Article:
|Matt Holliday ready for new season after missing out on MVP but cashing in on contract|
|Written by Admin|
|Friday, 22 February 2008 09:43|
Pitchers and catchers for the Colorado Rockies were working on pickoff moves and covering first base on three other fields. But the real drama for the defending National League champions was on Field 2, where Holliday was putting on a clinic in a voluntary workout designed to loosen up the hitters.
Colorado's talented slugger was in midseason form with his bat and playful jabs at teammates.
Cory Sullivan, four inches shorter and 55 pounds lighter than Holliday, shared the voluntary batting practice session with the left fielder, spraying line drives along with the occasional flyball.
``Come on, you're not even going to get one on Field 2?'' Holliday ribbed his teammate.
Sullivan responded by swinging as hard as he could, and the ball bounced off the fence.
``Double,'' he muttered.
``I'll give you that one,'' said Holliday, who, by unofficial count, had already provided two dozen souvenirs to the kids and not-so-young spring training junkies staked out on the other side of the fence.
Sullivan, owner of eight career homers in 904 career big-league at-bats, blamed his bat.
Holliday walked over in mock disgust, tossed his own 33-ounce, 34-inch slugger to Sullivan and snatched Sullivan's 31 1/2-ouncer, sauntering back to the cage like a lumberjack with a toothpick.
``My bat seemed to have no power in it,'' Sullivan said later. ``His bat usually does, so I took his and he took mine.''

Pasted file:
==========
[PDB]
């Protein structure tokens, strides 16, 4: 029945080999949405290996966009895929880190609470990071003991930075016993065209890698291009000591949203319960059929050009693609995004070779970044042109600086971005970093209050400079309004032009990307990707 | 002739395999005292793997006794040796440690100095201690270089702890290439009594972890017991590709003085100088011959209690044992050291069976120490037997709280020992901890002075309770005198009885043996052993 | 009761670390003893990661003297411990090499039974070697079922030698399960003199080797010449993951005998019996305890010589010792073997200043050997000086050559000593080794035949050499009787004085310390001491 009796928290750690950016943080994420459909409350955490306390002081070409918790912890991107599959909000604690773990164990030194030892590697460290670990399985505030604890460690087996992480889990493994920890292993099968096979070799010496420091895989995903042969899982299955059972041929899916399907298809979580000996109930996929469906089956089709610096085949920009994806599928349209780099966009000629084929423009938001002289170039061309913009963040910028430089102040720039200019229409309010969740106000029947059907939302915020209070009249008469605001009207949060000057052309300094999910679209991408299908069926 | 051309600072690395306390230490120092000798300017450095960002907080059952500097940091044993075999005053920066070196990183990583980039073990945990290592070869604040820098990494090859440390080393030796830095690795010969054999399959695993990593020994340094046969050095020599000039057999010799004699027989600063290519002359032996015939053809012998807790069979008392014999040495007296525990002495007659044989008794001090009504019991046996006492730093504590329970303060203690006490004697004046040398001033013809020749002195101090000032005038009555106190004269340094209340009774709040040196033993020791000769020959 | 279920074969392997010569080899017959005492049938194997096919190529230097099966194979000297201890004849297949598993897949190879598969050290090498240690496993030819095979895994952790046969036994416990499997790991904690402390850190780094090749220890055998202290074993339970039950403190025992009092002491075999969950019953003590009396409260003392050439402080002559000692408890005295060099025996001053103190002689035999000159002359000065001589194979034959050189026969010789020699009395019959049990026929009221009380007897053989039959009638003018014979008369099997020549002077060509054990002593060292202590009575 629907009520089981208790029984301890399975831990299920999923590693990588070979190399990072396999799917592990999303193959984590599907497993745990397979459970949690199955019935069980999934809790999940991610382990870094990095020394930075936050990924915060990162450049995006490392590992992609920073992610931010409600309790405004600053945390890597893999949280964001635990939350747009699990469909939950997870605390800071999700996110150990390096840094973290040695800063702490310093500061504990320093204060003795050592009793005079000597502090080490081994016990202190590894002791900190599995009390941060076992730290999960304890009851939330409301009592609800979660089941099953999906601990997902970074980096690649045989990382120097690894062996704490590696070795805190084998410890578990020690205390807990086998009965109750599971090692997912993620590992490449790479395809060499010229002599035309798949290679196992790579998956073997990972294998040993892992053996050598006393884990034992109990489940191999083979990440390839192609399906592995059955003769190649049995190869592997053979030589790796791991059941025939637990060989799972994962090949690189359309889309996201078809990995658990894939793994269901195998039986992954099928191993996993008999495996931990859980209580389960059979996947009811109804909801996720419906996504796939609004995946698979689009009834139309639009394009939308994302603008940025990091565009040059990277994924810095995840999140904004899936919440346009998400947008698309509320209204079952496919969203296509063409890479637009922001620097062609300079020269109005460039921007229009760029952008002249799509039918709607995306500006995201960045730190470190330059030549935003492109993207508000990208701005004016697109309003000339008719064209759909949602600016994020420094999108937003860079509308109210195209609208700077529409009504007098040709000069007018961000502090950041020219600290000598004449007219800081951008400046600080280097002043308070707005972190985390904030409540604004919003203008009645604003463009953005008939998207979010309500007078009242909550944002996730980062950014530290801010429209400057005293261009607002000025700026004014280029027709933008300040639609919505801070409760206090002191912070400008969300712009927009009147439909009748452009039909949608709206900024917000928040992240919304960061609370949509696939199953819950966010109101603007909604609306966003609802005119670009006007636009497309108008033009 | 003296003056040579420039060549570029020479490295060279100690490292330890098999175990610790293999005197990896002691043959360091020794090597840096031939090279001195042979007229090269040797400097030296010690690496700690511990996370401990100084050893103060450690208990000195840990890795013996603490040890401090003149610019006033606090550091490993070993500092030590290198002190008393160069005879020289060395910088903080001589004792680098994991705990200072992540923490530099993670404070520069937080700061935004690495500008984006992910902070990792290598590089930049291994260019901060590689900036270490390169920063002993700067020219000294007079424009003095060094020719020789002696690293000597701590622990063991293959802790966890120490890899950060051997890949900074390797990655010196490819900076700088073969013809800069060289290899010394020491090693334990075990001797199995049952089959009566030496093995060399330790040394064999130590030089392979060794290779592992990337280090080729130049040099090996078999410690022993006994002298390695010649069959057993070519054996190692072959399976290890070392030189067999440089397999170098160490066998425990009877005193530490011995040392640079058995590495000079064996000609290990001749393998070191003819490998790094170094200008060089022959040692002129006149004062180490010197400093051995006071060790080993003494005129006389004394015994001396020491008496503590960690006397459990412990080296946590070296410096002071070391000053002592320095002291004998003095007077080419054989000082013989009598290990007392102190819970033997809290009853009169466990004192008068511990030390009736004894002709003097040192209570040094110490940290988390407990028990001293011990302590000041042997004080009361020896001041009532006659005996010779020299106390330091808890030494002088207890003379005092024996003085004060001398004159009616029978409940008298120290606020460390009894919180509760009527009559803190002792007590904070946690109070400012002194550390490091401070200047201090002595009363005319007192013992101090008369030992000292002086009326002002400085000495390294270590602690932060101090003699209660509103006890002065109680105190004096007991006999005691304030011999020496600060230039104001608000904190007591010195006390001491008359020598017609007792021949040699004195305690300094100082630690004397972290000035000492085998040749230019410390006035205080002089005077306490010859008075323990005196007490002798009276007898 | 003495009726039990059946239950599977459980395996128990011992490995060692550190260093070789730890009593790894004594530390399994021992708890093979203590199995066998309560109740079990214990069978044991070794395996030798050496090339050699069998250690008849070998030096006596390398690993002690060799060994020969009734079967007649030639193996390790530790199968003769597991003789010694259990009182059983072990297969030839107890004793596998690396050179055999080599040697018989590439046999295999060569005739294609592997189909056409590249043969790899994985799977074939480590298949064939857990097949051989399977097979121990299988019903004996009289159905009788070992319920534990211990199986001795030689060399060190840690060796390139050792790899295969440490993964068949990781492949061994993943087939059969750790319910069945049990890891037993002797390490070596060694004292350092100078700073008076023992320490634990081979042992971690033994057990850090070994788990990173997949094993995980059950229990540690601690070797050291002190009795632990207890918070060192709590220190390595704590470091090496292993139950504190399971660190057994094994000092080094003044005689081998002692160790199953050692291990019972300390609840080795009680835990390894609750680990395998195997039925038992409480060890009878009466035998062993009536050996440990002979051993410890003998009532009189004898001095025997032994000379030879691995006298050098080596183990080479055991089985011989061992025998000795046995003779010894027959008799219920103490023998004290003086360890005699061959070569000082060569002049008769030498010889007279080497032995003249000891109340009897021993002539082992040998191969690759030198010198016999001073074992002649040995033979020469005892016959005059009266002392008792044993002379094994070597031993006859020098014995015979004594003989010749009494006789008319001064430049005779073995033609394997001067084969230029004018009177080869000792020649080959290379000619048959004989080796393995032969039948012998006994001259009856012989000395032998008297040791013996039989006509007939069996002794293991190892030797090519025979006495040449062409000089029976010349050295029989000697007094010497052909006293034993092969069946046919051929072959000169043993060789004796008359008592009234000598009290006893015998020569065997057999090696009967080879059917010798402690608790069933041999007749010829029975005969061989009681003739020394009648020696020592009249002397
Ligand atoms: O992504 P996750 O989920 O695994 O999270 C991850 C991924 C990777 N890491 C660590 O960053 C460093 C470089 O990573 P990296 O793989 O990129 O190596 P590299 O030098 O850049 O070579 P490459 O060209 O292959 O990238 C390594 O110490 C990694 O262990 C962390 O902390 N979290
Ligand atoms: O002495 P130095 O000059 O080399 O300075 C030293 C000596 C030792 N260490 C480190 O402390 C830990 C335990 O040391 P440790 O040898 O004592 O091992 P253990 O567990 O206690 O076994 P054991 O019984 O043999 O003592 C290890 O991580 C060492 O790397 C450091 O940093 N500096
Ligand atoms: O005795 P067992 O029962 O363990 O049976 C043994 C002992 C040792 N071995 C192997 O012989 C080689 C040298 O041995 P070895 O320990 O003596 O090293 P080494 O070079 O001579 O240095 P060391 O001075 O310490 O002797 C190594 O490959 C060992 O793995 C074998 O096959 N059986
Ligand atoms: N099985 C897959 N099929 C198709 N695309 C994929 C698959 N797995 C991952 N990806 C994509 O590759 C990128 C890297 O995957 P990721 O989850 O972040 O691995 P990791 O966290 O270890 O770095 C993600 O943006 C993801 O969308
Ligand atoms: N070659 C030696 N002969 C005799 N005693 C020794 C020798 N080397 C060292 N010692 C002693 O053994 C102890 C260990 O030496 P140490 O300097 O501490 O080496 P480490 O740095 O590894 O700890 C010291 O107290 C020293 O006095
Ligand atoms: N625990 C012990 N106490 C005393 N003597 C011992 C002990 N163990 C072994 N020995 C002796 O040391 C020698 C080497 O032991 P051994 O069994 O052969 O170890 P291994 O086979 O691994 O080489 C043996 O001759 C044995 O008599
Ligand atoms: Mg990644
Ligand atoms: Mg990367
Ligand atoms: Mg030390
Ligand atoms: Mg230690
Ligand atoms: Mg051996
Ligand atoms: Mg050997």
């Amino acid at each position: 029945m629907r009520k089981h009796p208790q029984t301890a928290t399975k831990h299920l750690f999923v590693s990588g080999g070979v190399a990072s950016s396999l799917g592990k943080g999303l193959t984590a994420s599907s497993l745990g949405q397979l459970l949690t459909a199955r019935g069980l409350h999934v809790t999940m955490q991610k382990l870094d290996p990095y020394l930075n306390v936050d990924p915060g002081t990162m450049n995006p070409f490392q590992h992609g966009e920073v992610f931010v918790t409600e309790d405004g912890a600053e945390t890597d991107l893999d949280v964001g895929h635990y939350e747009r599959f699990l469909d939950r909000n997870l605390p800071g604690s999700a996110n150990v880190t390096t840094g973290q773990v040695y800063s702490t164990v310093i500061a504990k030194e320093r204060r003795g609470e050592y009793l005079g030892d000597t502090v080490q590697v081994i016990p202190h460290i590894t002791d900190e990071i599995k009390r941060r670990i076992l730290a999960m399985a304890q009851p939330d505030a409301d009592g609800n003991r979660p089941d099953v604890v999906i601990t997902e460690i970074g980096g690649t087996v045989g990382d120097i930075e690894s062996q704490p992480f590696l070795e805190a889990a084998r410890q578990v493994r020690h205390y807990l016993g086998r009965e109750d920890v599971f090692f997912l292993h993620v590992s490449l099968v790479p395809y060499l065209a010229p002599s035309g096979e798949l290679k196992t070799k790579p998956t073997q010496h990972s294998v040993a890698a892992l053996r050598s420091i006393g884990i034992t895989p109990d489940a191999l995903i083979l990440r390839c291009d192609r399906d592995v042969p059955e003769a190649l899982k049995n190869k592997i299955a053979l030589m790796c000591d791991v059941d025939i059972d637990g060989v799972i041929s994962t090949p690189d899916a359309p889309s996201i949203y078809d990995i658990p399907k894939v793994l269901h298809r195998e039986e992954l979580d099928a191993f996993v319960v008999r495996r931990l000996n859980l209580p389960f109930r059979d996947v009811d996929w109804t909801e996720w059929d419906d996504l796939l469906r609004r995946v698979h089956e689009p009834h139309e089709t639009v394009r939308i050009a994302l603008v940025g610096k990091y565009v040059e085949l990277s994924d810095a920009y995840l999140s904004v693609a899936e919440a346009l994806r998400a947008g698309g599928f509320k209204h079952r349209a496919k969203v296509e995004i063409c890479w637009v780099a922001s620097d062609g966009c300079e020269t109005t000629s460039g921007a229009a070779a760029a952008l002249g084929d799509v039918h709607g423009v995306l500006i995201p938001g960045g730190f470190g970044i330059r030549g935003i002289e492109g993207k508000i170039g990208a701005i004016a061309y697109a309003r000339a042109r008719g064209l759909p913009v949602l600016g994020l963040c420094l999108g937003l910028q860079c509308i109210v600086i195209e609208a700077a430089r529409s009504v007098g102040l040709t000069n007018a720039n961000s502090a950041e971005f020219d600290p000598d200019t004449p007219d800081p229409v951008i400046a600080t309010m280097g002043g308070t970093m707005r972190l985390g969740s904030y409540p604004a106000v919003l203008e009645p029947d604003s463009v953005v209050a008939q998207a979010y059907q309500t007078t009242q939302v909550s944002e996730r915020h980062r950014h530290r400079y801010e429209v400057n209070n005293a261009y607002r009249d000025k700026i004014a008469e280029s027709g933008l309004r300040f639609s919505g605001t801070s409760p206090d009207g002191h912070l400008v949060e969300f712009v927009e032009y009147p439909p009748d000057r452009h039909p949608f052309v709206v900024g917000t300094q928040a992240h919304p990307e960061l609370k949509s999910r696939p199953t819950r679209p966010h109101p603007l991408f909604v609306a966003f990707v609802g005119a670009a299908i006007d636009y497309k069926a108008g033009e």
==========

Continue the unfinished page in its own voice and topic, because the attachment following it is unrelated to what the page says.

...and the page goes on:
Not a good trade.
Sullivan fared no better with Holliday's heavier hardwood, struggling to get the barrel through the strike zone quick enough to give him any pop.
Holliday, who has 103 career homers in four big league seasons, went right on needling Sullivan, not with his verbal tweaks but with his continued jolts.
Holliday took only a handful of days off after the Rockies were swept by Boston in the World Series before resuming his training regimen and he was among the first position players to arrive at camp last week. He is coming off one of the best seasons in NL history, winning the batting crown with a .340 average and leading the league with 137 RBIs to go with his 36 home runs and 50 doubles.
Holliday scored the winning run in the 13th inning of the Rockies' 9-8 wild-card tiebreaker over San Diego, then earned MVP honors in the NL championship series sweep of Arizona that gave the Rockies their first pennant.
He also was the major league leader in player balloting for the All-Star game.
The award he coveted more, however, eluded him: Philadelphia shortstop Jimmy Rollins edged him for the NL MVP.
``I didn't lose any sleep over it,'' Holliday said, ``but I'm not going to say I wasn't a little bit disappointed.''
The big postseason award wasn't his, but Holliday did get a $23 million, two-year contract that the Rockies hope is a first step toward keeping him in a Colorado uniform long-term.
While Holliday says he's gotten over the disappointment of not winning the MVP, he's still hot that shortstop Troy Tulowitzki was shut out in the postseason awards.
Tulowitzki was edged by Milwaukee's Ryan Braun for NL Rookie of the Year and lost out to Rollins for the Gold Glove despite posting the highest fielding percentage (.987) by any rookie shortstop in major league history.
``Yeah, it bothered me that Troy didn't win any award,'' Holliday said. ``For a rookie to have the impact he had and to play the defense he played, to have that kind of rookie season on a team that made it to the World Series, who played such a crucial position? For him not to get any postseason awards, I thought was a little bit ridiculous.''
That Holliday seems more invested in his teammate's snub than his own is indicative of the Rockies' selfless clubhouse in which even the superstars are subject to good-natured needling and big egos are nonexistent - where the muscular slugger gives unmitigated grief to the light-hitting backup outfielder, even swiping his bat to prove a point.
``Well, I think we do a good job of keeping each other in check,'' Holliday said. ``No one's off limits to be made fun of or teased or any of that. So, we try to make sure nobody feels like they're too big for their britches.''